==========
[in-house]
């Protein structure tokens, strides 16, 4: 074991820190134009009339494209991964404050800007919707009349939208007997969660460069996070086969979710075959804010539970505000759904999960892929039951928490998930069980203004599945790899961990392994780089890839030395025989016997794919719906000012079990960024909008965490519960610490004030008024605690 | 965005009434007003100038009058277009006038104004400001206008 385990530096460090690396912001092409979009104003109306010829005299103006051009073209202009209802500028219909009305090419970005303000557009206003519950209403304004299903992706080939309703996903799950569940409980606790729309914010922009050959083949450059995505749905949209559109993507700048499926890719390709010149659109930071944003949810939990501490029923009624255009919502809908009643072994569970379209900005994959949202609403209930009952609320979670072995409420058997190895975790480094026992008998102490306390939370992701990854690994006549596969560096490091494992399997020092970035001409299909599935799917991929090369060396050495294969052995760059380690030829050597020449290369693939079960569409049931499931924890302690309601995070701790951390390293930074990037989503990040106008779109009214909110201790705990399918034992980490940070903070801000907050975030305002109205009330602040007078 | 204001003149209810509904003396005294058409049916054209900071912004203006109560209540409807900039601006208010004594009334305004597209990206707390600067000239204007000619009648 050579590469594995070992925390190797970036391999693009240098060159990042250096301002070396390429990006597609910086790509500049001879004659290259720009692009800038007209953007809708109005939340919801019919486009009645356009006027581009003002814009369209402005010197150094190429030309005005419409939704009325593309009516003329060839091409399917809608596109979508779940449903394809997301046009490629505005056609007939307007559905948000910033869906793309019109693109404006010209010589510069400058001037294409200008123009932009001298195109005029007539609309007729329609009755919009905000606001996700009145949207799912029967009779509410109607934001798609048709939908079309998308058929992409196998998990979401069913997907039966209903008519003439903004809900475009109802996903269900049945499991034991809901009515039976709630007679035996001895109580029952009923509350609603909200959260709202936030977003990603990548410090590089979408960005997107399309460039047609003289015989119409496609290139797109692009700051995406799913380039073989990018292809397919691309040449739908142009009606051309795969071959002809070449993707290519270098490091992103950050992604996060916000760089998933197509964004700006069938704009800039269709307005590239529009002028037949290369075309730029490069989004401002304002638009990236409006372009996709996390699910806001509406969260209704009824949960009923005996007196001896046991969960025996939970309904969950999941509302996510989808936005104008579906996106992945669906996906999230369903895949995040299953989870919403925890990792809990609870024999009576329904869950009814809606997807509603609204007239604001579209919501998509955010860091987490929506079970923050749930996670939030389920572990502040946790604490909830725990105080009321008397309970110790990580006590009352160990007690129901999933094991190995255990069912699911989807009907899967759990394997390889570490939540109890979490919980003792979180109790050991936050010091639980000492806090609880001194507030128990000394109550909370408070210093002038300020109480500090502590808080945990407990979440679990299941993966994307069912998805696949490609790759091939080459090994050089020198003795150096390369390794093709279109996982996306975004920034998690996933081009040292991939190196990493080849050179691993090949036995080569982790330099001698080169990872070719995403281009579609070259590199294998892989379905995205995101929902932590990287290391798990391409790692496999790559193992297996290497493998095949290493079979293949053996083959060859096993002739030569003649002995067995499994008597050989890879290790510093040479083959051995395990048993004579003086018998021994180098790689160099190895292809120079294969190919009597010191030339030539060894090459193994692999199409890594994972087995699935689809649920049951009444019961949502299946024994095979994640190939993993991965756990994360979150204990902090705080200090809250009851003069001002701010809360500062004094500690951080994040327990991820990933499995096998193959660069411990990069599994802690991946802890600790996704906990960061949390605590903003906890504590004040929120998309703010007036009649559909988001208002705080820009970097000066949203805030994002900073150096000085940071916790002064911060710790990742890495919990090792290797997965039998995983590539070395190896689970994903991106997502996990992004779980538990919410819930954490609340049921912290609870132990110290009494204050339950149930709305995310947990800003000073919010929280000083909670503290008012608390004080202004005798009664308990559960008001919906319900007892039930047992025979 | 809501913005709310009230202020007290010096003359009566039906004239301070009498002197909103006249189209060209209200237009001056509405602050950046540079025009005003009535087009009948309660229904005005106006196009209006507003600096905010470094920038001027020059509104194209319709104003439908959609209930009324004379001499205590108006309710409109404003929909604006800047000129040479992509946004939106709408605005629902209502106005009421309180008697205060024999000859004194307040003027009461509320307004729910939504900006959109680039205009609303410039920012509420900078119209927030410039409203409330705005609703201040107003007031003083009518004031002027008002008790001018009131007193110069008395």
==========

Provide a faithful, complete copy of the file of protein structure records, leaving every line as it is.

[in-house]
């Protein structure tokens, strides 16, 4: 074991820190134009009339494209991964404050800007919707009349939208007997969660460069996070086969979710075959804010539970505000759904999960892929039951928490998930069980203004599945790899961990392994780089890839030395025989016997794919719906000012079990960024909008965490519960610490004030008024605690 | 965005009434007003100038009058277009006038104004400001206008 385990530096460090690396912001092409979009104003109306010829005299103006051009073209202009209802500028219909009305090419970005303000557009206003519950209403304004299903992706080939309703996903799950569940409980606790729309914010922009050959083949450059995505749905949209559109993507700048499926890719390709010149659109930071944003949810939990501490029923009624255009919502809908009643072994569970379209900005994959949202609403209930009952609320979670072995409420058997190895975790480094026992008998102490306390939370992701990854690994006549596969560096490091494992399997020092970035001409299909599935799917991929090369060396050495294969052995760059380690030829050597020449290369693939079960569409049931499931924890302690309601995070701790951390390293930074990037989503990040106008779109009214909110201790705990399918034992980490940070903070801000907050975030305002109205009330602040007078 | 204001003149209810509904003396005294058409049916054209900071912004203006109560209540409807900039601006208010004594009334305004597209990206707390600067000239204007000619009648 050579590469594995070992925390190797970036391999693009240098060159990042250096301002070396390429990006597609910086790509500049001879004659290259720009692009800038007209953007809708109005939340919801019919486009009645356009006027581009003002814009369209402005010197150094190429030309005005419409939704009325593309009516003329060839091409399917809608596109979508779940449903394809997301046009490629505005056609007939307007559905948000910033869906793309019109693109404006010209010589510069400058001037294409200008123009932009001298195109005029007539609309007729329609009755919009905000606001996700009145949207799912029967009779509410109607934001798609048709939908079309998308058929992409196998998990979401069913997907039966209903008519003439903004809900475009109802996903269900049945499991034991809901009515039976709630007679035996001895109580029952009923509350609603909200959260709202936030977003990603990548410090590089979408960005997107399309460039047609003289015989119409496609290139797109692009700051995406799913380039073989990018292809397919691309040449739908142009009606051309795969071959002809070449993707290519270098490091992103950050992604996060916000760089998933197509964004700006069938704009800039269709307005590239529009002028037949290369075309730029490069989004401002304002638009990236409006372009996709996390699910806001509406969260209704009824949960009923005996007196001896046991969960025996939970309904969950999941509302996510989808936005104008579906996106992945669906996906999230369903895949995040299953989870919403925890990792809990609870024999009576329904869950009814809606997807509603609204007239604001579209919501998509955010860091987490929506079970923050749930996670939030389920572990502040946790604490909830725990105080009321008397309970110790990580006590009352160990007690129901999933094991190995255990069912699911989807009907899967759990394997390889570490939540109890979490919980003792979180109790050991936050010091639980000492806090609880001194507030128990000394109550909370408070210093002038300020109480500090502590808080945990407990979440679990299941993966994307069912998805696949490609790759091939080459090994050089020198003795150096390369390794093709279109996982996306975004920034998690996933081009040292991939190196990493080849050179691993090949036995080569982790330099001698080169990872070719995403281009579609070259590199294998892989379905995205995101929902932590990287290391798990391409790692496999790559193992297996290497493998095949290493079979293949053996083959060859096993002739030569003649002995067995499994008597050989890879290790510093040479083959051995395990048993004579003086018998021994180098790689160099190895292809120079294969190919009597010191030339030539060894090459193994692999199409890594994972087995699935689809649920049951009444019961949502299946024994095979994640190939993993991965756990994360979150204990902090705080200090809250009851003069001002701010809360500062004094500690951080994040327990991820990933499995096998193959660069411990990069599994802690991946802890600790996704906990960061949390605590903003906890504590004040929120998309703010007036009649559909988001208002705080820009970097000066949203805030994002900073150096000085940071916790002064911060710790990742890495919990090792290797997965039998995983590539070395190896689970994903991106997502996990992004779980538990919410819930954490609340049921912290609870132990110290009494204050339950149930709305995310947990800003000073919010929280000083909670503290008012608390004080202004005798009664308990559960008001919906319900007892039930047992025979 | 809501913005709310009230202020007290010096003359009566039906004239301070009498002197909103006249189209060209209200237009001056509405602050950046540079025009005003009535087009009948309660229904005005106006196009209006507003600096905010470094920038001027020059509104194209319709104003439908959609209930009324004379001499205590108006309710409109404003929909604006800047000129040479992509946004939106709408605005629902209502106005009421309180008697205060024999000859004194307040003027009461509320307004729910939504900006959109680039205009609303410039920012509420900078119209927030410039409203409330705005609703201040107003007031003083009518004031002027008002008790001018009131007193110069008395």